Yankees Hope Week Honoree: Daniel Trush

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United We Serve

Music reached Daniel Trush when nothing else could. In March 1997, at age 12, he had a brain aneurysm and was placed in a medically induced coma to relieve the swelling in his skull. Doctors said that he was brain dead and that recovery to anything resembling his former self was unlikely.

Daniel remained hospitalized for 341 days, yet during that entire time, his family -- including his father, mother, and younger brother Michael --incorporated music into his recovery. His father sang to him for the first year and a half, and after returning home, Daniel began working with a music therapist on the keyboard and singing.

As the years went by, Daniel graduated from high school and audited classes at college. All the while, he gravitated toward anything to do with music. On days when his disabilities got the best of him, music made it all worth fighting for. It sparked his mind and soul, and everyone saw how his zealous study and performance of music allowed him a life of joy and happiness.

Soul Music

Daniel's family began to wonder if other individuals with disabilities and their families knew how much music can change a life. And so in order to share their life's blessing, they created Daniel's Music Foundation (DMF) in 2006.

DMF is a not-for-profit organization that provides free music instruction to individuals with disabilities in the New York City area. Programs are open to the widest range of individuals possible without limitations on age, disability, or talent.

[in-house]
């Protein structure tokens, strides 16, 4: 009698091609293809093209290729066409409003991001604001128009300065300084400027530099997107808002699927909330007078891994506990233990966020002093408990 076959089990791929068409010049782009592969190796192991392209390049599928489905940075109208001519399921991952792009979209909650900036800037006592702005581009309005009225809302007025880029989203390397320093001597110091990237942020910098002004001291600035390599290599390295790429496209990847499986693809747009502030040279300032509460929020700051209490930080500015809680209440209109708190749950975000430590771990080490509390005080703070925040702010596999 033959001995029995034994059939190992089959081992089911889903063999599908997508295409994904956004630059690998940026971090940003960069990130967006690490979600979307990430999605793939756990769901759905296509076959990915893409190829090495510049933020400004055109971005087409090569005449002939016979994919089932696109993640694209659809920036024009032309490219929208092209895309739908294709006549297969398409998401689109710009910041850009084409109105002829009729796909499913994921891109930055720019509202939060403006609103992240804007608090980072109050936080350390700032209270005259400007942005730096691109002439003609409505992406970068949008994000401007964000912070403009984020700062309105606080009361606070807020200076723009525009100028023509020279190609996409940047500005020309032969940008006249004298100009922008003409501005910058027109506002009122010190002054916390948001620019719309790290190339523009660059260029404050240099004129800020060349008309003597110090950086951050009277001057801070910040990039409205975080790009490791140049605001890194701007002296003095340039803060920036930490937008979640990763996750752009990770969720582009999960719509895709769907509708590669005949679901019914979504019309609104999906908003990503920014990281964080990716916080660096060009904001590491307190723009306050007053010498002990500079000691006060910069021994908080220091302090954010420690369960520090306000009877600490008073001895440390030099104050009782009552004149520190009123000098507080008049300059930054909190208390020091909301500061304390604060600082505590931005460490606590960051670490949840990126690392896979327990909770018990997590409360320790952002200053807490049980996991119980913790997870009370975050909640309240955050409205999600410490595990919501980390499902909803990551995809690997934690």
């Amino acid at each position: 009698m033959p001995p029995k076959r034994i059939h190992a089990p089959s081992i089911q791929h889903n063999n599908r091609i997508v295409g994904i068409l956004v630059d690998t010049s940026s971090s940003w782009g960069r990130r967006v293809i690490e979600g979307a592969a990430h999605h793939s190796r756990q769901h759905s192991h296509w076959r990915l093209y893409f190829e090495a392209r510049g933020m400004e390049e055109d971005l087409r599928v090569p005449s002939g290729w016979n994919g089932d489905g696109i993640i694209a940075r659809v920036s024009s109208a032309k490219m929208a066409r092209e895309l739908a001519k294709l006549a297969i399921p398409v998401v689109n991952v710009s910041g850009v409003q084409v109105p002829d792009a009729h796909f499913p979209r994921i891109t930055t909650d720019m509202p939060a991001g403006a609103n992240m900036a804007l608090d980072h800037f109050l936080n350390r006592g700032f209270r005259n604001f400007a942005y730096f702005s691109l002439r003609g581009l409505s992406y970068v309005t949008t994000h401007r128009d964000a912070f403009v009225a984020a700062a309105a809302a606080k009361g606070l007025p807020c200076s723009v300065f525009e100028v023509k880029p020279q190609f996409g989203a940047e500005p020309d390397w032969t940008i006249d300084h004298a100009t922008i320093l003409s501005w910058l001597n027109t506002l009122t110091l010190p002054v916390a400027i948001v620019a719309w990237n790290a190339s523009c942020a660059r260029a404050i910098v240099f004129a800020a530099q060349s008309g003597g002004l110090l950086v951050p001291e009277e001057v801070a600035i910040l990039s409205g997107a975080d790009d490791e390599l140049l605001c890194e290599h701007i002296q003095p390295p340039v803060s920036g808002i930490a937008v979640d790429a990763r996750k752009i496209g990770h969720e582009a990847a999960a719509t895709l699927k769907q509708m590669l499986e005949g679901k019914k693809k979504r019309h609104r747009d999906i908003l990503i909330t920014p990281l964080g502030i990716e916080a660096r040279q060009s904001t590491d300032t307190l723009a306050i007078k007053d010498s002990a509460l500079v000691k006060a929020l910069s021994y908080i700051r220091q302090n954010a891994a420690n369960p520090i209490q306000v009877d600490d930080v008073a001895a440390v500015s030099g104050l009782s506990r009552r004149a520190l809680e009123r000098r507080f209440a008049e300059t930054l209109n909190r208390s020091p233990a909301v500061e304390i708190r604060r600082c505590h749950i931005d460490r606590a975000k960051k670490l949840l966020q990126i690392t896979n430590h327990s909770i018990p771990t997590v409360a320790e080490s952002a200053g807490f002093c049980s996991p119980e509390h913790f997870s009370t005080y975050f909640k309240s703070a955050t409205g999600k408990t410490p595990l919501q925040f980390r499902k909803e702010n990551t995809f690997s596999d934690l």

The programs are led by qualified music teachers, therapists, and performers and include training in a variety of instruments and voice. The entire Trush family works together on the programs, with Daniel's ethos guiding the principles of the instruction.

From one five-person class five years ago to 150 people in 26 on-site and three off-site classes today, DMF serves those with such disabilities as blindness, paralysis, autism, cerebral palsy, Down syndrome, brain injury, and other developmental disabilities.

As the first honoree of HOPE Week 2011, Daniel Trush and students from his music foundation were joined by Yankees players for a performance at the Brooks Atkinson Theater. Prior to the show, the players practiced with the students.

Daniel and his family were guests of the Yankees at the game Monday evening where DMF members and Daniel performed the national anthem prior to the game.

About HOPE Week

Created to recognize the individuals and organizations whose acts of goodwill provide hope and encouragement to their community, the New York Yankees HOPE Week is in its third year. Each day, a different honoree is surprised with an outing involving Yankees players and staff and later attends that night's game.

The Corporation for National and Community Service partners with the NY Yankees to present each honoree with a President's Volunteer Service Award. By using the story of the HOPE Week honorees, the NY Yankees and CNCS believe that they are sending the message that everyone can serve to make their community a better place.

Read about Tuesday's Children, another HOPE Week honoree.

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